Thinking of giving your space a signature rustic look with terracotta floor tiles? Or have you recently installed this timelessly stylish flooring?
If this sounds like you, you probably want answers to the head-scratching question that most moms in your shoes want to know — “how do you clean terracotta floor tiles?”
I hear you.
Loved for their earthy, vintage-ish, old-fashioned-yet-cozy vibe, terracotta tiles are proof that some things never go out of style despite being in existence for centuries.
Knowing how to clean and seal terracotta surfaces properly is a skill every homeowner with this type of flooring should have.
Lucky for you, that’s exactly what I’ll cover today.
Read on as I share everything you need to know about cleaning terracotta flooring, mistakes to avoid, how to seal your tiles, and more.
How to Clean Terracotta Tiles:
If you are looking for the best way to clean terracotta floor tiles, I am sharing my best tips here today.
- Carefully remove all debris and dirt from your terracotta floors with a vacuum or brush.
- Now wash your tiles with warm water and mild dish soap.
- Rinse your mop and go over floors again.
- Dry the floor with a old towel or dry mop.
*This post contains affiliate links. Full disclosure here.
The Basics — What Is Terracotta?
Terracotta is a Latin word that literally means “baked earth.” This gives a clue about what the manufacturing process of terracotta material entails: heating natural red clay in a kiln.
Terracotta is one of the oldest construction materials, and is easily recognizable thanks to its uniquely rich color and natural feel. It’s been used for centuries to make ceramic pottery, floors, walls, roofs, and other surfaces.
If “ floor tiles from the 90’s making a comeback” had a face, it would be terracotta tiles.
These tiles have recently been enjoying the front seat row in popularity — and they deserve it. They are gorgeous, incredibly durable, can last many years without wear and tear if taken care of well, and their versatility is unmatched.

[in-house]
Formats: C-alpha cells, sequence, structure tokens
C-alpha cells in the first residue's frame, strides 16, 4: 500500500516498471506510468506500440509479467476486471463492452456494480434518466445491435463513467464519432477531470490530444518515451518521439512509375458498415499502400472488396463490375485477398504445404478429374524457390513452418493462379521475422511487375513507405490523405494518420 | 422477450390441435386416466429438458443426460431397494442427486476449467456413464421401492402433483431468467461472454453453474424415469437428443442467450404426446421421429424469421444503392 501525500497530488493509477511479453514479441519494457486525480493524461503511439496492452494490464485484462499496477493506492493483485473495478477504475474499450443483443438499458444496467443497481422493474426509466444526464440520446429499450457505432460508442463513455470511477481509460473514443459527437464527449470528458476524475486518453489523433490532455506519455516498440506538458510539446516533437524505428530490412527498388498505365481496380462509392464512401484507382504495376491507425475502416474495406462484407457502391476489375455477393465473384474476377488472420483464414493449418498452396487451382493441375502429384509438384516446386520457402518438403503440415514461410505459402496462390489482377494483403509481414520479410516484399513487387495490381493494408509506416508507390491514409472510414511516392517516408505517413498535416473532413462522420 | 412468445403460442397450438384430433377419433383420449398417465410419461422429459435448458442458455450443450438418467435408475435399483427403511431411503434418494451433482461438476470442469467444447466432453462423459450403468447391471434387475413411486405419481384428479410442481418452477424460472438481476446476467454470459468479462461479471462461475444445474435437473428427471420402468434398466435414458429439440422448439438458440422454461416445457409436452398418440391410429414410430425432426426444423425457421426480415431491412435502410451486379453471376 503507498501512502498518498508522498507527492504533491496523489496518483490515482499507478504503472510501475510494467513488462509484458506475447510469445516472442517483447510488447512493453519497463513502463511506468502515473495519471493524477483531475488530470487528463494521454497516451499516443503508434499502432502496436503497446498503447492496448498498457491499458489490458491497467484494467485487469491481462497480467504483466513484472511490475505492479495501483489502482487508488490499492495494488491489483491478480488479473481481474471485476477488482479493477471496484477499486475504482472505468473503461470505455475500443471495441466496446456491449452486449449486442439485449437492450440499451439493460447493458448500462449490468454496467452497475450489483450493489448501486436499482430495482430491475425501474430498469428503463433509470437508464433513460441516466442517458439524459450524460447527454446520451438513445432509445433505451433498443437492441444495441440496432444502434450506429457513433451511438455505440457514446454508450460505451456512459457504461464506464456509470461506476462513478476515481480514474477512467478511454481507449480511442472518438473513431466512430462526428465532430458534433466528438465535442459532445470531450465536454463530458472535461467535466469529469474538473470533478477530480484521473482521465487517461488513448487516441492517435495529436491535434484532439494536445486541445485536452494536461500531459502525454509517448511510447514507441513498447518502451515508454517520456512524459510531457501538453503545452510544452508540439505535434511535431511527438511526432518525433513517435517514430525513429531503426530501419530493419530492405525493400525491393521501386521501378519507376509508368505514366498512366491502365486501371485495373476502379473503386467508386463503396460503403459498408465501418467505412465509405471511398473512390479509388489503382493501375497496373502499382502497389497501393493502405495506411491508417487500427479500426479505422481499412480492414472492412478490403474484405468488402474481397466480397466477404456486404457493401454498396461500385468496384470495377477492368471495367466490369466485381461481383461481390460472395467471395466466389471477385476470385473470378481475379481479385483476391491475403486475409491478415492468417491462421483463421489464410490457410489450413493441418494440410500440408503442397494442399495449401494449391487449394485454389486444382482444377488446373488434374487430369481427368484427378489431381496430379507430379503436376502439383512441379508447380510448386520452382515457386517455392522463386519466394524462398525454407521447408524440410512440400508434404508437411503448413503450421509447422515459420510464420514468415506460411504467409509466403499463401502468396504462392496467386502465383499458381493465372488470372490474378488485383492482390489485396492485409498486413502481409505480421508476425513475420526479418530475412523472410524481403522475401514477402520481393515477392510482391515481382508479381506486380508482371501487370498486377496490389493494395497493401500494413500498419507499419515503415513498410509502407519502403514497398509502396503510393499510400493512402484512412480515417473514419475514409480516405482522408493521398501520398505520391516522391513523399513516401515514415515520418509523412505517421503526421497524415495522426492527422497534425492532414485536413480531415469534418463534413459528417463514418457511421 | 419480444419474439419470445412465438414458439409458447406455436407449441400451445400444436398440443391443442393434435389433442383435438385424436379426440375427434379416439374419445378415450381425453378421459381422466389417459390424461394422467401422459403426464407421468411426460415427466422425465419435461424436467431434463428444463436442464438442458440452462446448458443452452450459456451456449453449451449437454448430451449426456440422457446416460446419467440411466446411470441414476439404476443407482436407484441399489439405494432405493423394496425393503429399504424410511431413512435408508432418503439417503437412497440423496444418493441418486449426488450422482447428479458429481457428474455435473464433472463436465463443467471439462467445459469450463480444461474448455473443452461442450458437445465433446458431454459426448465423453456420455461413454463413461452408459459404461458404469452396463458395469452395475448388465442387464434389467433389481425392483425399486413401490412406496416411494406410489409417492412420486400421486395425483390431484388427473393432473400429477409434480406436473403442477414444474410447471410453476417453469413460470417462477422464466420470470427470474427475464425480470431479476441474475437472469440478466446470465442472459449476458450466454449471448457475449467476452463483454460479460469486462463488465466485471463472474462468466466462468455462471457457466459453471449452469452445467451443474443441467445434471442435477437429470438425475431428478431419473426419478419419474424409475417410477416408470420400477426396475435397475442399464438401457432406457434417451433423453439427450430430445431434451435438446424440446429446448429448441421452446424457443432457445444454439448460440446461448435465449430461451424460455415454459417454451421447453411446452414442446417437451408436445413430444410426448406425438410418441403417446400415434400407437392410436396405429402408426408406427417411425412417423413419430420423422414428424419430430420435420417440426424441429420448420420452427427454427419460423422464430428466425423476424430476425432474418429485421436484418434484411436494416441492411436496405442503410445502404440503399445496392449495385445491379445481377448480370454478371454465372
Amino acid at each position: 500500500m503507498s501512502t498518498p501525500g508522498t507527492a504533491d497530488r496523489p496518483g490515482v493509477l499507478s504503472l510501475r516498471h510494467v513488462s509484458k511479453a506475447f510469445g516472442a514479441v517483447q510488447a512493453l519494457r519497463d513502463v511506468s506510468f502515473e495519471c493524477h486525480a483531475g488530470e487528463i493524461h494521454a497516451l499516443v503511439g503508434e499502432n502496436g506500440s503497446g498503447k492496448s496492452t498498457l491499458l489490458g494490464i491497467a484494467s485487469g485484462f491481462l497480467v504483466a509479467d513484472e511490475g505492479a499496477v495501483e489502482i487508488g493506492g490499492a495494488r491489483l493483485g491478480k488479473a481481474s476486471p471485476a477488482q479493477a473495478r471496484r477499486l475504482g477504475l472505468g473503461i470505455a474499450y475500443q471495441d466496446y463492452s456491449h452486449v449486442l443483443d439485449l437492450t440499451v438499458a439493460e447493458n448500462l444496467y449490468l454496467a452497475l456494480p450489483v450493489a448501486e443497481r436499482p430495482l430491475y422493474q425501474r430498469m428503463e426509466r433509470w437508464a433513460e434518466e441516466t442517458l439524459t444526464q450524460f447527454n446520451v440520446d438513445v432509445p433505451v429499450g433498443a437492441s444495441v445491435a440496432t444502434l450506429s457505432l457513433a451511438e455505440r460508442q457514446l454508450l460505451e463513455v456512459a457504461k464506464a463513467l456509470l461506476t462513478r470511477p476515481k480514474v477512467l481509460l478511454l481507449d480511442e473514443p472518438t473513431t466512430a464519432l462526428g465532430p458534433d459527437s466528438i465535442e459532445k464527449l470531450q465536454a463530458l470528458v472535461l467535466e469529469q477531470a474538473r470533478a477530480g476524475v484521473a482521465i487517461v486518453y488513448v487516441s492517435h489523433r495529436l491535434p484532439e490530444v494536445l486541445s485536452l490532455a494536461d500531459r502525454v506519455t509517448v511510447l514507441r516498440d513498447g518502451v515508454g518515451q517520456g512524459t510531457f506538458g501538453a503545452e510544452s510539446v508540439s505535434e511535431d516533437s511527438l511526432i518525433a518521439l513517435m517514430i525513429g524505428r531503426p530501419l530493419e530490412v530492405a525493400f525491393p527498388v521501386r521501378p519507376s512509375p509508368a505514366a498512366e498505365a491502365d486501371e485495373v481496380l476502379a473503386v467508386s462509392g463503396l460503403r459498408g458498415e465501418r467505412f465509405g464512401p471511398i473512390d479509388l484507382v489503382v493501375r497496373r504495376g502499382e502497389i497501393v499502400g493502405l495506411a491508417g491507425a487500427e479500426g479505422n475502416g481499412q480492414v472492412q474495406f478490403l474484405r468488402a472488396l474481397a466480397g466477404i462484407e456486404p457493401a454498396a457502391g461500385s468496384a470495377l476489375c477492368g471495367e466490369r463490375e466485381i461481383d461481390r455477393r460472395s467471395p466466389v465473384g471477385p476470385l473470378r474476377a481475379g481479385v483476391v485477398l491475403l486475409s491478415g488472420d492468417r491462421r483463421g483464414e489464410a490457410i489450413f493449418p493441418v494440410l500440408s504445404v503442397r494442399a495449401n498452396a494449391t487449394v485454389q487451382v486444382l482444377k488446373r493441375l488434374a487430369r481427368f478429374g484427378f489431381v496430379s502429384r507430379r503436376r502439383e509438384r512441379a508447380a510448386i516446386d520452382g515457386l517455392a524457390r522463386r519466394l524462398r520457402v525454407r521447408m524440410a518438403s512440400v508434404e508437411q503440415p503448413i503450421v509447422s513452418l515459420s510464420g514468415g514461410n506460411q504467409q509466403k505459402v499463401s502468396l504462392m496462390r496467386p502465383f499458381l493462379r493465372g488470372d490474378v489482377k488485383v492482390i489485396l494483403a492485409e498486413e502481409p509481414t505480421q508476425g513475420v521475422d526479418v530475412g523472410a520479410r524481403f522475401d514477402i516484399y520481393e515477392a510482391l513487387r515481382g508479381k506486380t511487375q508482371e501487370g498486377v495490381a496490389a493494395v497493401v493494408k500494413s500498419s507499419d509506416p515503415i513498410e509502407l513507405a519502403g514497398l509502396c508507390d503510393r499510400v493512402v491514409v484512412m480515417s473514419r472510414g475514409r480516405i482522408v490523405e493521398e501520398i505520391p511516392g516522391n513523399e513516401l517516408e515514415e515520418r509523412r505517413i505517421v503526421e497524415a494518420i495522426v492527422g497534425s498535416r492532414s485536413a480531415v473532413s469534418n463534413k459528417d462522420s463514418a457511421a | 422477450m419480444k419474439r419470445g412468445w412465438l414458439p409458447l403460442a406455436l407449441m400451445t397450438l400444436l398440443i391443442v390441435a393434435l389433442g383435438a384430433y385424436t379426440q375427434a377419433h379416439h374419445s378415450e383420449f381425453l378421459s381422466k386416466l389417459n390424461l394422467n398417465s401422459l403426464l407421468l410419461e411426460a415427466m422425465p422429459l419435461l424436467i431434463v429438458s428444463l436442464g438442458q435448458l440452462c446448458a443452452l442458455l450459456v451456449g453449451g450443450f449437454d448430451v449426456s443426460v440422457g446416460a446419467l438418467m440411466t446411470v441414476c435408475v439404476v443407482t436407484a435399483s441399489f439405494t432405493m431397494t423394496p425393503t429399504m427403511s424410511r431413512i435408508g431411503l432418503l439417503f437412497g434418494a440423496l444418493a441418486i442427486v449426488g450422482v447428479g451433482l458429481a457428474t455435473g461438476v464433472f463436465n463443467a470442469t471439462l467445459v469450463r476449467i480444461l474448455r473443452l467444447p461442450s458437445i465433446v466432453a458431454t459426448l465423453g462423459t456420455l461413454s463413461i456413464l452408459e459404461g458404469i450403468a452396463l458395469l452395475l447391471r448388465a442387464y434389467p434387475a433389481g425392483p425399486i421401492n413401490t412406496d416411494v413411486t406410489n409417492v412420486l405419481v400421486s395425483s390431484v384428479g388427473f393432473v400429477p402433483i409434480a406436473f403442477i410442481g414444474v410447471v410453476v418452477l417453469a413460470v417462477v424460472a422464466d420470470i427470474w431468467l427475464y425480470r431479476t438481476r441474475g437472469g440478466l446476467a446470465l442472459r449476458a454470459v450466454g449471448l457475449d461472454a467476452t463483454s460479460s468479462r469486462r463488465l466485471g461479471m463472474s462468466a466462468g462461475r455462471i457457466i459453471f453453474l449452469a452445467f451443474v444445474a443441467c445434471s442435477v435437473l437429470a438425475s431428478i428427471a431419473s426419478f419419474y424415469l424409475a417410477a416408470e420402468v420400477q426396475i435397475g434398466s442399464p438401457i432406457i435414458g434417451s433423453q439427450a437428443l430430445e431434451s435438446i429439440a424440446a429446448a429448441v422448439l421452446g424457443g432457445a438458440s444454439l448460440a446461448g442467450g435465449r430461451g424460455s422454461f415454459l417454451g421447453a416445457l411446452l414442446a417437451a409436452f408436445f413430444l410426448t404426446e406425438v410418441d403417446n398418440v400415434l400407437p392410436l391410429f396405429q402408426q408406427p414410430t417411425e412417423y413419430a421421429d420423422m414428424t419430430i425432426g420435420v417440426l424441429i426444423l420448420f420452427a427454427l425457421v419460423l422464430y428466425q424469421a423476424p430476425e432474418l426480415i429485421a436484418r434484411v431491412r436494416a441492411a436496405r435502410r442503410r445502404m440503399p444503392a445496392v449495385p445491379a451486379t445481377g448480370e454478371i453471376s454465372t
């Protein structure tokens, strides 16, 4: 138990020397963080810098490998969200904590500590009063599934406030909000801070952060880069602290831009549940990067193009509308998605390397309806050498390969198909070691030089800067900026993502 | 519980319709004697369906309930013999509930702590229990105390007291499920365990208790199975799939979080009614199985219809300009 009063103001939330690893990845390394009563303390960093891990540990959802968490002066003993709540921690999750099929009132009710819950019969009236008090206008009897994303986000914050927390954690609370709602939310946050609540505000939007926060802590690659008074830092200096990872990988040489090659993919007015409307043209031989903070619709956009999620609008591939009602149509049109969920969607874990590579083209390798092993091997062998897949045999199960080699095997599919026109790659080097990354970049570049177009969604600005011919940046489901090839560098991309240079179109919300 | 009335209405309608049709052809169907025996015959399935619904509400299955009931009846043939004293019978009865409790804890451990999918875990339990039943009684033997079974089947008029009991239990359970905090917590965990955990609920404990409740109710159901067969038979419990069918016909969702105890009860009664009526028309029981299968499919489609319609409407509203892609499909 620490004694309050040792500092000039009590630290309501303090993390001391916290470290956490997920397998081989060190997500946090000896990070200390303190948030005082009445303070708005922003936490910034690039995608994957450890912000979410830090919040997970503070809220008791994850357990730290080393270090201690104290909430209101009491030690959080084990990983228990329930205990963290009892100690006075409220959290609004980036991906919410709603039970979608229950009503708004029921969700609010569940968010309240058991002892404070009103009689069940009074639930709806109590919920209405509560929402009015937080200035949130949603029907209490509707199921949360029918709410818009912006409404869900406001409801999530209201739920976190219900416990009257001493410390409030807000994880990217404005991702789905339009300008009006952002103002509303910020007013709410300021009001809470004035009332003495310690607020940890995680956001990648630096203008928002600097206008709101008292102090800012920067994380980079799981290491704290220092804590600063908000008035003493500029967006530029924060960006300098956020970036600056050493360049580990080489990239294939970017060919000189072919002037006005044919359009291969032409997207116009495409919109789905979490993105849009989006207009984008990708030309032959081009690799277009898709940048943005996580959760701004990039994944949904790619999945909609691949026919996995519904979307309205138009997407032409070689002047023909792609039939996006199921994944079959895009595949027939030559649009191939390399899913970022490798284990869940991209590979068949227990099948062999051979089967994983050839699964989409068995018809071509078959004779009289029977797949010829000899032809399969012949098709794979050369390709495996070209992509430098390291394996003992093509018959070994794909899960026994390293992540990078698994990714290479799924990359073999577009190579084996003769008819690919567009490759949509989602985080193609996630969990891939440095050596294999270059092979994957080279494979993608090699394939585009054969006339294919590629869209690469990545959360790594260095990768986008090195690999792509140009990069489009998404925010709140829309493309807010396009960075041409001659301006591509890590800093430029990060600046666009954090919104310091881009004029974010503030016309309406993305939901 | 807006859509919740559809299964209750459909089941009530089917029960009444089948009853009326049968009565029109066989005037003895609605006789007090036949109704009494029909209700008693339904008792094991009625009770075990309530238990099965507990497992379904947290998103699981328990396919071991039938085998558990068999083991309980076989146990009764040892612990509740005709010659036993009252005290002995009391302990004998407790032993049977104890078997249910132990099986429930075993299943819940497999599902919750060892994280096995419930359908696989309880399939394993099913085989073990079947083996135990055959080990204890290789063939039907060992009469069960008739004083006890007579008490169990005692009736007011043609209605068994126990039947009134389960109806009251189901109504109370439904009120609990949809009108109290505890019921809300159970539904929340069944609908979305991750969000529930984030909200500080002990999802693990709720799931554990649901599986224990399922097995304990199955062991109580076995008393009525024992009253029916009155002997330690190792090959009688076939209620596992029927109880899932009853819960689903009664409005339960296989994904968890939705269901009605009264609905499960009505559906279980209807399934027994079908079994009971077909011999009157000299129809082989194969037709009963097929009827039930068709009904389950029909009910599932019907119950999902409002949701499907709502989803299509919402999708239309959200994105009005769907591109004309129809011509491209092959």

Why Do You Need to Clean Terracotta?
Regular cleaning helps maintain the eye-catchy appearance of any type of flooring, and terracotta floor tiles are no exception.
When you let dirt accumulate on the surfaces, you put your terracotta flooring at risk of ugly scratches. That’s because everyone in the house will step on and grind the dirt against the floor, causing scratches that will ruin your tiles’ natural beauty over time.
Dirt, grime, and stain build-up will also discolor the grout lines and dull your floor’s vibrant look.
With regular cleaning, you’ll keep your floor in tip-top shape at all times and prolong its lifespan.
Cleaning Terracotta Tiles (Step-by-Step Guide)
If you’ve just had your tiles installed, it’s best to wait at least three days before walking on or cleaning them. This is to give the flooring enough time to cure and set well.
That said, here’s how to clean terracotta tiles:
Step 1: Remove Dirt and Debris
Before you wash the floor, vacuum all the dust and debris on the surface. This will ensure you don’t smear dirt across the surfaces as you clean.
Plus, you wouldn’t want to rub your damp mop against debris on the surfaces, leaving scratches behind. So, be sure to go over the floor with a vacuum cleaner to remove all the existing dirt on the surface and grout lines.
Step 2: Clean the Floor
Once your tiles are dirt-free, prepare your cleaning solution. In a bucket, add clean, warm water and a few drops of mild detergent like dish soap.